The cast itself makes a statement. At the core of Dolemite Is My Name is Moore's conviction that he'd created a character — and indeed an entire comic universe — with commercial appeal. Again and again, he was shut down by showbiz gatekeepers who told him that, while his shtick may sell, it would only ever be popular in a few city blocks. But Moore persisted, operating under the theory that every city has those same few blocks. He could make money even if no white person ever bought a ticket.
During his Saturday Night Live days, Murphy was — as comedian and fellow SNL alum Tracy Morgan later put it — "the blackest thing on TV." At a time when the African-American experience on television was increasingly reduced to whatever seemed "uplifting," Murphy leaned into racist stereotypes, exploding them and exploiting them. He anchored hilariously raw sketches about poverty and crime, and about the compromises involved with being a black entertainer. He was a Richard Pryor in a Bill Cosby decade. And for a few years there he was on TV every week.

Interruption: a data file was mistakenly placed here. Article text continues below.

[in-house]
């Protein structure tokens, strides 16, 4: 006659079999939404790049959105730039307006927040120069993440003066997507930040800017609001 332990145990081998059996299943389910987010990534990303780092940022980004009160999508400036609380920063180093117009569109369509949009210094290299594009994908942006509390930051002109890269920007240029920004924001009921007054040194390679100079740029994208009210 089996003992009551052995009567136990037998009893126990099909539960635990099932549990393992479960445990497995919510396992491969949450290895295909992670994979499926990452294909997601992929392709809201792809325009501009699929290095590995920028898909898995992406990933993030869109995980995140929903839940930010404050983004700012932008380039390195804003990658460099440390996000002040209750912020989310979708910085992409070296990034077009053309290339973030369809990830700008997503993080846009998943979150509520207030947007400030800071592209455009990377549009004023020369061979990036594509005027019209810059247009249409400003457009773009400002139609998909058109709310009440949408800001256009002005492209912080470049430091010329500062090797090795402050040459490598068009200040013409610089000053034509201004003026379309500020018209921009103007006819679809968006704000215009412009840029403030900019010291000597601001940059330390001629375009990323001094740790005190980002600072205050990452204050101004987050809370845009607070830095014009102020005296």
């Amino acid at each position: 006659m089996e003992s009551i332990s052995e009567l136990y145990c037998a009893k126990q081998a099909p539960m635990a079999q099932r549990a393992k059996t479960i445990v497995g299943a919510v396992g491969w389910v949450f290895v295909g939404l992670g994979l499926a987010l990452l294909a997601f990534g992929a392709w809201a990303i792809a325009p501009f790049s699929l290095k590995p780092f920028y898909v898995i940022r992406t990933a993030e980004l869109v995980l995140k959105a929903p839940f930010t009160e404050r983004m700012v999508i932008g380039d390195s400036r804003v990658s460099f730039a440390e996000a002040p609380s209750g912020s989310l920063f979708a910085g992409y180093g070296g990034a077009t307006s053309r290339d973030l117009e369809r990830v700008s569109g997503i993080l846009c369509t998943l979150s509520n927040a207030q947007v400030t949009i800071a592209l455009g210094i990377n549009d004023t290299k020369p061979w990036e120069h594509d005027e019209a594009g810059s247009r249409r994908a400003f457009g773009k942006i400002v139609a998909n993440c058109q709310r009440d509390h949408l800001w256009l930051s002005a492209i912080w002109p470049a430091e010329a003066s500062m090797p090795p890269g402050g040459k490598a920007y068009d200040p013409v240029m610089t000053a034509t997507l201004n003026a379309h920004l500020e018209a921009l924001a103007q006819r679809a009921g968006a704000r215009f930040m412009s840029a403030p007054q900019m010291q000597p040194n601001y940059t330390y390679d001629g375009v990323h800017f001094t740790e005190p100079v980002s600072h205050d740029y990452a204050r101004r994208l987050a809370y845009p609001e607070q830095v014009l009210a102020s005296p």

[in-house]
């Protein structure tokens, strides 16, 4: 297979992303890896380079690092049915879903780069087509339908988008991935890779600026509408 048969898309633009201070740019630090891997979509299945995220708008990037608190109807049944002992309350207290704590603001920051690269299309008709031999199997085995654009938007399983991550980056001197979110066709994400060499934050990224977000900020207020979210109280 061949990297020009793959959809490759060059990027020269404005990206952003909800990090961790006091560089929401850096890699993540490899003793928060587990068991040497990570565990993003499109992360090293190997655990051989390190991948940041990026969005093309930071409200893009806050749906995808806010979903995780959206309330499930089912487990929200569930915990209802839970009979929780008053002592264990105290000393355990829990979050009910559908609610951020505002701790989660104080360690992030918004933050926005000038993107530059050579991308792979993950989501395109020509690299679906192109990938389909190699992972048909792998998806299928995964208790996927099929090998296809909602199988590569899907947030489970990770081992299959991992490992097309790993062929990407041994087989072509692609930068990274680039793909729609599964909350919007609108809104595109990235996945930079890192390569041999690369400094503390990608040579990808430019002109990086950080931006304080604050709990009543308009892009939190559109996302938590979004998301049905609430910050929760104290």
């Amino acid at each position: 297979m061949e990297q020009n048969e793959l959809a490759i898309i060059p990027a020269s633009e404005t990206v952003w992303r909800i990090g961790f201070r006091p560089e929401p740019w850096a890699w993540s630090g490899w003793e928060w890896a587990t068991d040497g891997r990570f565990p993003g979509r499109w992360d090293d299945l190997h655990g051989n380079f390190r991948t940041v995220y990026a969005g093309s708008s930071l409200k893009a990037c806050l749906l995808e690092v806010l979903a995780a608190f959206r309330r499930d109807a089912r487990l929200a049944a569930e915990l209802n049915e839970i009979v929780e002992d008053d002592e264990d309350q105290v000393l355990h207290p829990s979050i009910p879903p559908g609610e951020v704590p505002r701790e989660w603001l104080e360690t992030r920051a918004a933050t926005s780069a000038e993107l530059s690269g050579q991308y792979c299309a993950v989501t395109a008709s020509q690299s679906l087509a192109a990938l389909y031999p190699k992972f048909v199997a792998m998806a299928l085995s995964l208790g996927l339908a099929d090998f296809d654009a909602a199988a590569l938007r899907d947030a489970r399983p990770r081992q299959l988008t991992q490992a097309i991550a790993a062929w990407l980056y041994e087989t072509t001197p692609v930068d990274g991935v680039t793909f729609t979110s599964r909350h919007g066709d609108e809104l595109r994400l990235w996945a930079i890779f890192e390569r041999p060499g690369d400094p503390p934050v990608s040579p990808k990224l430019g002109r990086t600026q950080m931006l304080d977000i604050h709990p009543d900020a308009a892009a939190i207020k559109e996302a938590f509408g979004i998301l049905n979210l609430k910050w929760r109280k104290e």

Don't misunderstand: Those Saturday Night Live sketches weren't all golden, any more than Moore's comedy albums and movies were flawless masterpieces. But they had a refreshing incautiousness, and a confidence that the right people would find them funny. This is what Dolemite Is My Name brings back: that sense of an entertainer cutting loose beyond the bounds of what was considered acceptable at the time, and the sense of discovery in an audience delighted that he was getting away with it.